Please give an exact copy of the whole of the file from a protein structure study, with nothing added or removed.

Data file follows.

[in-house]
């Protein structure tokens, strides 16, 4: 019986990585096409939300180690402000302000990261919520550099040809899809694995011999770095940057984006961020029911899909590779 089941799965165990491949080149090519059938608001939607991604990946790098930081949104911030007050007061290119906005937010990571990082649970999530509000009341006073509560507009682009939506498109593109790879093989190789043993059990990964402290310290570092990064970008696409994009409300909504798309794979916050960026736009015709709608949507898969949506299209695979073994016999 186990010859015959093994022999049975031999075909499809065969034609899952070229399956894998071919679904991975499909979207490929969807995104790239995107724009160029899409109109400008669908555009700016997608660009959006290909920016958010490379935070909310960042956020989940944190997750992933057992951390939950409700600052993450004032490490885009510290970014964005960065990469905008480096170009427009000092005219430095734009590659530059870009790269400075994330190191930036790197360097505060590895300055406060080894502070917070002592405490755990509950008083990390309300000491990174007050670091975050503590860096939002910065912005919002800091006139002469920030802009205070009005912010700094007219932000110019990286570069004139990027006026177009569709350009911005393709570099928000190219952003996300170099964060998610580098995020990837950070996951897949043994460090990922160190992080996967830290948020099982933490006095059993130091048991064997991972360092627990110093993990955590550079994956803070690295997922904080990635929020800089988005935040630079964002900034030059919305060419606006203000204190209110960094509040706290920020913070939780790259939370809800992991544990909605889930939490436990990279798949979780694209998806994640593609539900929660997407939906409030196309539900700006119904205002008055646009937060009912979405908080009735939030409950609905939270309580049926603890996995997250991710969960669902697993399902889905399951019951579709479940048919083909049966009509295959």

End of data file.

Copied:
[in-house]
């Protein structure tokens, strides 16, 4: 019986990585096409939300180690402000302000990261919520550099040809899809694995011999770095940057984006961020029911899909590779 089941799965165990491949080149090519059938608001939607991604990946790098930081949104911030007050007061290119906005937010990571990082649970999530509000009341006073509560507009682009939506498109593109790879093989190789043993059990990964402290310290570092990064970008696409994009409300909504798309794979916050960026736009015709709608949507898969949506299209695979073994016999 186990010859015959093994022999049975031999075909499809065969034609899952070229399956894998071919679904991975499909979207490929969807995104790239995107724009160029899409109109400008669908555009700016997608660009959006290909920016958010490379935070909310960042956020989940944190997750992933057992951390939950409700600052993450004032490490885009510290970014964005960065990469905008480096170009427009000092005219430095734009590659530059870009790269400075994330190191930036790197360097505060590895300055406060080894502070917070002592405490755990509950008083990390309300000491990174007050670091975050503590860096939002910065912005919002800091006139002469920030802009205070009005912010700094007219932000110019990286570069004139990027006026177009569709350009911005393709570099928000190219952003996300170099964060998610580098995020990837950070996951897949043994460090990922160190992080996967830290948020099982933490006095059993130091048991064997991972360092627990110093993990955590550079994956803070690295997922904080990635929020800089988005935040630079964002900034030059919305060419606006203000204190209110960094509040706290920020913070939780790259939370809800992991544990909605889930939490436990990279798949979780694209998806994640593609539900929660997407939906409030196309539900700006119904205002008055646009937060009912979405908080009735939030409950609905939270309580049926603890996995997250991710969960669902697993399902889905399951019951579709479940048919083909049966009509295959």